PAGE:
Think About It: Is it okay to accept praise?

Love languages. It’s a concept that first took root when Gary Chapman wrote The Five Love Languages back in 1995. The idea that we all express and experience love in different ways makes so much sense. Your love language can be receiving gifts, quality time, words of affirmation, acts of service, and physical touch. For some, discovering your love language is simple. There is one clear option. For others, like myself, we hover around several.

In a recent community group discussion, Beth Claes, a good friend and fellow blogger at Wrestled Faith, brought up something I hadn’t thought of before. So often, the way we show love is the same way we like to receive love. I found this perspective interesting because, while I tend to express love through acts of service… I actually prefer to experience love through quality time and words of affirmation.

I pour my heart and soul into everything I do and I like to be told that I am appreciated and valued. It drives me to work harder and be better when I know people are grateful for my efforts. An encouraging word can make an ordinary task feel joyful. It sounds a bit prideful, doesn’t it? Needing to be told you’re excellent – needing to be praised.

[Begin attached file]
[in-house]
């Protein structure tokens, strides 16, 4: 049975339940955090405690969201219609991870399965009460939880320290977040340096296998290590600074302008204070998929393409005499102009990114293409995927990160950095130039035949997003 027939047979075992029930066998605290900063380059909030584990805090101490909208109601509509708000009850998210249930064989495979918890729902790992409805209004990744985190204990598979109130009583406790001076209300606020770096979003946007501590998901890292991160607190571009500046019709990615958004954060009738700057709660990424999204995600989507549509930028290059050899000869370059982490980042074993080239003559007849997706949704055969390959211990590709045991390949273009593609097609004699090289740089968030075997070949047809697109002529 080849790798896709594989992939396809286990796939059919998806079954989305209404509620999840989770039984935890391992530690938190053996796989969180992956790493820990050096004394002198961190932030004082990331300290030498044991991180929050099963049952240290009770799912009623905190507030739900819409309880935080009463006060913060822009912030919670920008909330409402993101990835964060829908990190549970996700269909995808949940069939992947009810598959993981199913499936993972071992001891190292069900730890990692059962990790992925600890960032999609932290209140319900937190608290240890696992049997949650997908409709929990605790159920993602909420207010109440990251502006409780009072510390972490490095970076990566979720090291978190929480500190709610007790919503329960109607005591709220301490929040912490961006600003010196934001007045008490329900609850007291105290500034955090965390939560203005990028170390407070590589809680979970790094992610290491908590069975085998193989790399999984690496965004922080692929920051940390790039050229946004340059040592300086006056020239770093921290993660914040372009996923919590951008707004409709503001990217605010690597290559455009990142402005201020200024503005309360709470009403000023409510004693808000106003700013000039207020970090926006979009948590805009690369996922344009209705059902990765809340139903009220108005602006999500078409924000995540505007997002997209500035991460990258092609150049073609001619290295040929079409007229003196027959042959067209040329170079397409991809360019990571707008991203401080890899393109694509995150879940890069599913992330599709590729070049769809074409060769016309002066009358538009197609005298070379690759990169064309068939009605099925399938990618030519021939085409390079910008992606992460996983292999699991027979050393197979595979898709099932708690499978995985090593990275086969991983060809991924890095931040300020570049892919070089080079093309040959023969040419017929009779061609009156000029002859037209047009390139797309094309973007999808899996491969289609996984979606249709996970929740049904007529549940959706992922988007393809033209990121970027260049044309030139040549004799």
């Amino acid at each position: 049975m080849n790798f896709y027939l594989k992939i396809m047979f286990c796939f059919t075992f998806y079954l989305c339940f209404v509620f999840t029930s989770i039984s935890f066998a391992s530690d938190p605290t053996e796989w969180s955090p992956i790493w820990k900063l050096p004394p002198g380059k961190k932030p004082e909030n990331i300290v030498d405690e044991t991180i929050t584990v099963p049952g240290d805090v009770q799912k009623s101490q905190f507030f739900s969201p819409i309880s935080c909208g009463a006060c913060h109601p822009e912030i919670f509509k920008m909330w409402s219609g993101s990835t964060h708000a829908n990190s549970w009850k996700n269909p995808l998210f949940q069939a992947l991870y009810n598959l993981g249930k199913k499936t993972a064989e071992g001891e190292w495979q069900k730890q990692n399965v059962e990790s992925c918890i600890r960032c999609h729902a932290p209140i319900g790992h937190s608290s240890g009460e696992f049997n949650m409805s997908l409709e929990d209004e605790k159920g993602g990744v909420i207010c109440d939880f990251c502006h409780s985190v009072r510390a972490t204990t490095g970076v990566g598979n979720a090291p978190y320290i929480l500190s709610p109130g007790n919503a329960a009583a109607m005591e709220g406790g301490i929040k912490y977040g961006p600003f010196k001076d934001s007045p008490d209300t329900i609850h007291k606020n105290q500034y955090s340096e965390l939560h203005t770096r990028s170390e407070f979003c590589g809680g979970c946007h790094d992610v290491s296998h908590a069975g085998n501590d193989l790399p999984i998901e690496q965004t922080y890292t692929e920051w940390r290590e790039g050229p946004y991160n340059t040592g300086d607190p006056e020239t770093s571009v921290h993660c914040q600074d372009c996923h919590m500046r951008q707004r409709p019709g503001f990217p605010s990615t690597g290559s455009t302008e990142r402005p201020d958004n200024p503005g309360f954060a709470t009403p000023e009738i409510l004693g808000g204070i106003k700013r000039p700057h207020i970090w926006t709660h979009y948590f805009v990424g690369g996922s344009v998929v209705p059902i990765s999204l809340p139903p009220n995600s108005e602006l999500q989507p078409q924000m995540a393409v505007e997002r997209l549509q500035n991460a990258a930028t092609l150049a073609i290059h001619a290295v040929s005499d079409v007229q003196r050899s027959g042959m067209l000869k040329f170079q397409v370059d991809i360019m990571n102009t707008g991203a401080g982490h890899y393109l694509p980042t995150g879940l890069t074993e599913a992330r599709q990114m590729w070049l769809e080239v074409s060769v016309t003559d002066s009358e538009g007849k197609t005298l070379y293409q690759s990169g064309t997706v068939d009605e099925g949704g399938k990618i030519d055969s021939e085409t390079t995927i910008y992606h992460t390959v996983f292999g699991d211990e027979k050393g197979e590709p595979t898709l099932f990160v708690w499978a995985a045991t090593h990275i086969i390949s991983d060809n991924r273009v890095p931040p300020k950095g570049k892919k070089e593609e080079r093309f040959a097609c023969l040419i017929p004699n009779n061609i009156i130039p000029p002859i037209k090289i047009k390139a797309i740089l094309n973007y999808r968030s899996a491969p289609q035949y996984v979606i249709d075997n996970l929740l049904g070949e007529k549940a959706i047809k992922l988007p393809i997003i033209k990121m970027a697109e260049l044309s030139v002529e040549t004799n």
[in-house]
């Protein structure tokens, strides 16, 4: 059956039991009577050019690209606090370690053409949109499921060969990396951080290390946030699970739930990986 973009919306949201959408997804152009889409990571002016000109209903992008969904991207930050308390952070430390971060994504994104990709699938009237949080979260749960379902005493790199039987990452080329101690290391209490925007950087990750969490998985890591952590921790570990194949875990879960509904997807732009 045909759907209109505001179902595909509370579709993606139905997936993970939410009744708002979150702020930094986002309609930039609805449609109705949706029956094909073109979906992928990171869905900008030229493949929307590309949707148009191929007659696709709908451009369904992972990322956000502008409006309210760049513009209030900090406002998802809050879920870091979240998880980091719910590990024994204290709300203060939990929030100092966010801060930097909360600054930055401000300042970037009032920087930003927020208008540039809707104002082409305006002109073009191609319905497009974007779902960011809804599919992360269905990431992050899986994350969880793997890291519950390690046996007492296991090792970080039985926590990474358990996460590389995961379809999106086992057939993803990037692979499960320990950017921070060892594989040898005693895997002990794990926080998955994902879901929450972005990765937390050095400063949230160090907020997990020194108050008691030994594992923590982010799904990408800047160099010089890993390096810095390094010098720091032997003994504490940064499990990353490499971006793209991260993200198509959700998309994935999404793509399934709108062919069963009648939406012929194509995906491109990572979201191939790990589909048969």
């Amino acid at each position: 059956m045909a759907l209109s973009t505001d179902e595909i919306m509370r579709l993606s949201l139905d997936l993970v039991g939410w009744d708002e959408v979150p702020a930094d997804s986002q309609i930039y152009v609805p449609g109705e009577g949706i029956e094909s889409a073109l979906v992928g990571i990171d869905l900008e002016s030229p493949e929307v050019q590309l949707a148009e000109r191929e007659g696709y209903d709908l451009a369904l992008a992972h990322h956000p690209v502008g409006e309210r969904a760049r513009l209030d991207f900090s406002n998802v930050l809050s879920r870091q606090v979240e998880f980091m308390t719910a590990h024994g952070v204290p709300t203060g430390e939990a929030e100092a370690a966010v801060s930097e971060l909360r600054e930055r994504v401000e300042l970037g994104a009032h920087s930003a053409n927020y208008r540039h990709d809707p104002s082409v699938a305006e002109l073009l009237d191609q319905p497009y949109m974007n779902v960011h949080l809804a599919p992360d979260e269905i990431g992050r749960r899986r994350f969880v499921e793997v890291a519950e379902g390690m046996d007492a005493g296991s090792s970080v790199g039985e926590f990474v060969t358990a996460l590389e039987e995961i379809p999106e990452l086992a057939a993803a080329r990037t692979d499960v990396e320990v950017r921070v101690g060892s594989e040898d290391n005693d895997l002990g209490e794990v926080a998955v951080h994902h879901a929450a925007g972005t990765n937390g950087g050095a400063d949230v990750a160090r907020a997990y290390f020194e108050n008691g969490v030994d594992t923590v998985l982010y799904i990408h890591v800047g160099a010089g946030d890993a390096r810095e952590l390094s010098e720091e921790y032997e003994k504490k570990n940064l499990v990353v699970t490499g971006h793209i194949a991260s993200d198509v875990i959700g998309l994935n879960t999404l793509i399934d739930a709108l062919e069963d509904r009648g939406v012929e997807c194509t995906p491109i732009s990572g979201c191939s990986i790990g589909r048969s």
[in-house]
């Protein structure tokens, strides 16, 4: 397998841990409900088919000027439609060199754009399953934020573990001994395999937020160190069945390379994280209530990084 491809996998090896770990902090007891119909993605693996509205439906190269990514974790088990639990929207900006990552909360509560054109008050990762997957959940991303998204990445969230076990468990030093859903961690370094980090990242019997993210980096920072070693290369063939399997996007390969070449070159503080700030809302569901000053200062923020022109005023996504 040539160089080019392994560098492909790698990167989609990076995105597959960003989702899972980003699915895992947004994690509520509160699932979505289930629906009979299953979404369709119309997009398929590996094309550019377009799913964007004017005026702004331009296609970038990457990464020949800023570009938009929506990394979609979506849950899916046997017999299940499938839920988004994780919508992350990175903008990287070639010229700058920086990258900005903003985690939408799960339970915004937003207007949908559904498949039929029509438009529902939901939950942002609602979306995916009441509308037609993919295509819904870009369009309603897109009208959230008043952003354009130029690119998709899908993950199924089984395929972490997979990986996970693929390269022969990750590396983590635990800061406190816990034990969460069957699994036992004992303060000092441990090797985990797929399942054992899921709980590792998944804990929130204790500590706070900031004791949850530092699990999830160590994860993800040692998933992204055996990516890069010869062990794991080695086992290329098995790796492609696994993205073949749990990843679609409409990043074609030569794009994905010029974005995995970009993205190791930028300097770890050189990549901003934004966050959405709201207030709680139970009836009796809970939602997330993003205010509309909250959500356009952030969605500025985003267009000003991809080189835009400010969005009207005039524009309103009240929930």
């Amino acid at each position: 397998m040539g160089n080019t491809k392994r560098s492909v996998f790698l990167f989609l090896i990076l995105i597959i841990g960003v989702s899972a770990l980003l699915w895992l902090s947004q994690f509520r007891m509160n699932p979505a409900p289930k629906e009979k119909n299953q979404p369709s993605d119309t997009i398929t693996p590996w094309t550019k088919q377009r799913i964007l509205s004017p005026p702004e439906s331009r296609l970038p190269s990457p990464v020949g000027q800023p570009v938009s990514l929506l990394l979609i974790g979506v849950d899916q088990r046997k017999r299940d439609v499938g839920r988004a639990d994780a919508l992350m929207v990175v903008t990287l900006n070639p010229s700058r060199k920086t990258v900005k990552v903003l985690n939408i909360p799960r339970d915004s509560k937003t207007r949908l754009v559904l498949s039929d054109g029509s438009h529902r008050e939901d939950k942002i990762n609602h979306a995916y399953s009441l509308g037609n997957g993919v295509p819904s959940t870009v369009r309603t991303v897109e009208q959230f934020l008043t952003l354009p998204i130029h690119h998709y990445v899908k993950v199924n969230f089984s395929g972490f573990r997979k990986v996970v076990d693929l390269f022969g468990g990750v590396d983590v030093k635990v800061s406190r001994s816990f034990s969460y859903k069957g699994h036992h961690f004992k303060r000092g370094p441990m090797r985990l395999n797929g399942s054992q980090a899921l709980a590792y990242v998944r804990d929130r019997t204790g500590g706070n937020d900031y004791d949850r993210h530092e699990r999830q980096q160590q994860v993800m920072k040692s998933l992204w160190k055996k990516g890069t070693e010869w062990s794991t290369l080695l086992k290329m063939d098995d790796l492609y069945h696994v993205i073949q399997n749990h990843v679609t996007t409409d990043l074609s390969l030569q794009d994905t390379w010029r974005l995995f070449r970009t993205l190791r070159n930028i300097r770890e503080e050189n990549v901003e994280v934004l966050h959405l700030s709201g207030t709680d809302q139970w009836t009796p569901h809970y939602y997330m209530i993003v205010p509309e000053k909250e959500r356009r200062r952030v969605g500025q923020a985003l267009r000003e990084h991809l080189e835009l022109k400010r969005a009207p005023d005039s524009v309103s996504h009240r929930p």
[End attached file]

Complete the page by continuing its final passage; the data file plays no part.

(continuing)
Finally, brothers and sisters, whatever is true, whatever is noble, whatever is right, whatever is pure, whatever is lovely, whatever is admirable – if anything is excellent or praiseworthy – think about such things. – Philippians 4:8

We are sinners. There is no excellence in sin. But Christ is excellent. We will never reach a level of perfection this side of heaven. Our sin nature is at war with the Spirit and our weaknesses often win over righteousness. However, we can strive towards excellence.  

Colossians 3:23 says that “Whatever you do, work at it with all your heart, as working for the Lord…” Pursuing excellence, in all things, is a continuous journey. We must daily turn our hearts over to Christ and, in return, He will refine and prune us until we start to reflect His greatness.

But, as we begin to be set apart from others, it’s easy to stop focusing on God’s praise and start expecting praise from people instead. We all want to know that our good deeds and works are being noticed. Being recognized. Being appreciated.

Praising people for their strengths and good qualities is not necessarily a bad thing. We should be appreciative and affirming of others. However all of our personal praise needs to be transferred back to God. He is the One who made us as we are. Our gifts and talents are a direct reflection of Him. It’s God’s attributes and achievements that deserve the glory because, without Him, we are nothing.

As we wrap up this series, let’s focus our gaze today on the perfection of Jesus and thank God for His undeserving goodness. “…if anything is excellent or praiseworthy – think about such things.”

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